How are the results of a CT scan interpreted for cardiac assessment?

Updated: Nov 20, 2018
  • Author: Richard S Krause, MD; Chief Editor: Barry E Brenner, MD, PhD, FACEP  more...
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The amount of calcium seen in coronary vessels on CT scanning is usually expressed as a calcium score ("Agatston score"), which is based on the area and the density of the calcified plaques. A typical report provides a calcium score for the major coronary arteries as well as a total score. A test result is considered to be positive if any calcification is detected within the coronary arteries. A positive test result is nearly 100% specific for atheromatous coronary plaque but not highly correlated with obstructive disease. A negative test result has a 96-100% negative predictive value (NPV) for obstructive lesions. Scores of less than 10, 11-99, 100-400, and above 400 have been proposed to categorize individuals into groups having minimal, moderate, increased, or extensive amounts of calcification, respectively.

Conversely, a study by Rosen et al found that "although there is a significant relationship between the extent of calcification and mean degree of stenosis in individual coronary vessels, 16% of the coronary arteries with significant stenosis had no calcification at baseline." [27]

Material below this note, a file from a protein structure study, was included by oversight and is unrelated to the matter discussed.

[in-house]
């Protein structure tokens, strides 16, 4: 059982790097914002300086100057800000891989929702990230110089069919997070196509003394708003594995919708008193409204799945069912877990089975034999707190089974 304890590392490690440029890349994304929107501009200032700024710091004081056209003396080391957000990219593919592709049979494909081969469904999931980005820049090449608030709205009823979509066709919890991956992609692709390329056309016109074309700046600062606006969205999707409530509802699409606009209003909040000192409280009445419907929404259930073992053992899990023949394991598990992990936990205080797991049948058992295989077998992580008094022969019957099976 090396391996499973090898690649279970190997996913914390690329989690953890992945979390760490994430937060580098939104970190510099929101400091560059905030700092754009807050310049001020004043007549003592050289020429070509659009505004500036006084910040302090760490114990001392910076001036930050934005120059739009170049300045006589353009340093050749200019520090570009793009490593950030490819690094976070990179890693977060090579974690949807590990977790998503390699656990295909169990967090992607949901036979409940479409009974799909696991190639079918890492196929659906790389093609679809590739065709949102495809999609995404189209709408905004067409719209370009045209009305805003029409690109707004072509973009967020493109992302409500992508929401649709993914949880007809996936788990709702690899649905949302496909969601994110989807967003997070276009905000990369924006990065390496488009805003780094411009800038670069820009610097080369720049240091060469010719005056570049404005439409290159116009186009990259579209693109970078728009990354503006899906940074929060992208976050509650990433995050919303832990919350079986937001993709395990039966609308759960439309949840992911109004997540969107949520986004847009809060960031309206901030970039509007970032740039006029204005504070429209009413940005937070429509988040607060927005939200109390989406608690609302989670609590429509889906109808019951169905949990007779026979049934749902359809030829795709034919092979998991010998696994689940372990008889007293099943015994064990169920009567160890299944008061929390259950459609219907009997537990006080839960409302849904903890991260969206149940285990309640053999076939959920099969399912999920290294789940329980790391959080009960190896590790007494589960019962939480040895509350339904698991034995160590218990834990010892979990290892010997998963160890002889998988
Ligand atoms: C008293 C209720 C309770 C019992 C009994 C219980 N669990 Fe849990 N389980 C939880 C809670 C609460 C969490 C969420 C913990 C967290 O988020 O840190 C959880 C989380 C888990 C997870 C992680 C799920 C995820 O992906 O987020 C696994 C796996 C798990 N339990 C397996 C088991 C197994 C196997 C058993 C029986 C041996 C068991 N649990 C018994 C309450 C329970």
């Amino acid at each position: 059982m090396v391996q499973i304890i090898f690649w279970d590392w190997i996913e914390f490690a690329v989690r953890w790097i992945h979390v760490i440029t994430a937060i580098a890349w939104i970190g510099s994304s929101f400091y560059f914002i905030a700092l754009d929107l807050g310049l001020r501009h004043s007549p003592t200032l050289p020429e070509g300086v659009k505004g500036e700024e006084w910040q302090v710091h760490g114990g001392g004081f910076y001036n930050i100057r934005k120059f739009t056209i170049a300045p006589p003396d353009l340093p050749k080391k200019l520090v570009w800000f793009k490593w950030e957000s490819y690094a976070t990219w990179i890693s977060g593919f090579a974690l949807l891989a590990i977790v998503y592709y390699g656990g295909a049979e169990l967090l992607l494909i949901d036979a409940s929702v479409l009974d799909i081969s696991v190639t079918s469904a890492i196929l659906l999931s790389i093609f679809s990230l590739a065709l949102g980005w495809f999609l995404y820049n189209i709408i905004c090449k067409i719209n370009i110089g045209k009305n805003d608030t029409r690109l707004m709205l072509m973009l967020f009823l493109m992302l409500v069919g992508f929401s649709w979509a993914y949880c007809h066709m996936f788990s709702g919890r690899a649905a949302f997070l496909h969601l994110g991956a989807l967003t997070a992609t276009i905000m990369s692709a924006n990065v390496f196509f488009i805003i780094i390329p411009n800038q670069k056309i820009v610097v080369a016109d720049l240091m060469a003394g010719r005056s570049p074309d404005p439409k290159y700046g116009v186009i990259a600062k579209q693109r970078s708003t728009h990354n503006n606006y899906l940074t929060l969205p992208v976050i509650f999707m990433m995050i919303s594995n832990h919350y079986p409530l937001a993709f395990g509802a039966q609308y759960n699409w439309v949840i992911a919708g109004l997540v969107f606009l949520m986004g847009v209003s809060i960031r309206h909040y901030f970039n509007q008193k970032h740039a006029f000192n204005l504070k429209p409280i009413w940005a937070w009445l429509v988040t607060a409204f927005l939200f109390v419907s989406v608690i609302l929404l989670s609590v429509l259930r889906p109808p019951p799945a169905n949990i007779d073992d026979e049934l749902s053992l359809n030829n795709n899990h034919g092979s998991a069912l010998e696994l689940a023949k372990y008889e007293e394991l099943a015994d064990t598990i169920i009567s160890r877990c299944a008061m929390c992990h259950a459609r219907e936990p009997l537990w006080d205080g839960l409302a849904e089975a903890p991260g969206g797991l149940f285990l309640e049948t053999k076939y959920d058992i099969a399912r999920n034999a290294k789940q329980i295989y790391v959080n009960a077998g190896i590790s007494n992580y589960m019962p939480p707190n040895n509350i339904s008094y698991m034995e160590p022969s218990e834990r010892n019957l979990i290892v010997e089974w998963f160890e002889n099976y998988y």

Calcium scores greater than 1000 have been associated with significant increases in morbidity and mortality independent of other risk factors. Scores greater than 100 are consistent with a high risk (>2% annually) of a coronary event within 5 years. The amount of calcification can give, to some extent, an indication of the overall amount of atherosclerosis. In addition, a greater amount of calcification and a higher calcium score increase the likelihood that coronary angiography will detect significant coronary artery stenosis. However, there is not a 1-to-1 relationship between a high score and the presence of coronary artery stenosis. In other words, a positive scan result indicates atherosclerosis but not necessarily significant stenosis. [28]

Individuals with calcium scores greater than 400 have an increased occurrence of coronary procedures (bypass, stent placement, angioplasty) and events (myocardial infarction [MI] and cardiac death) within the 2-5 years after the test. Individuals with very high scores (>1000) have a 20% chance of suffering a MI or cardiac death within a year. Even among elderly patients (>70 y), who frequently have calcification, a calcium score greater than 400 was associated with a higher risk of death. In one study, patients with calcium scores greater than 1000 were found to have a relative risk of death at 5 years of 4.03 (95% confidence interval [CI], 2.52-6.40). However, calcium scores reflect overall risk and cannot be used to diagnose the presence of a specific obstructing lesion. [29]

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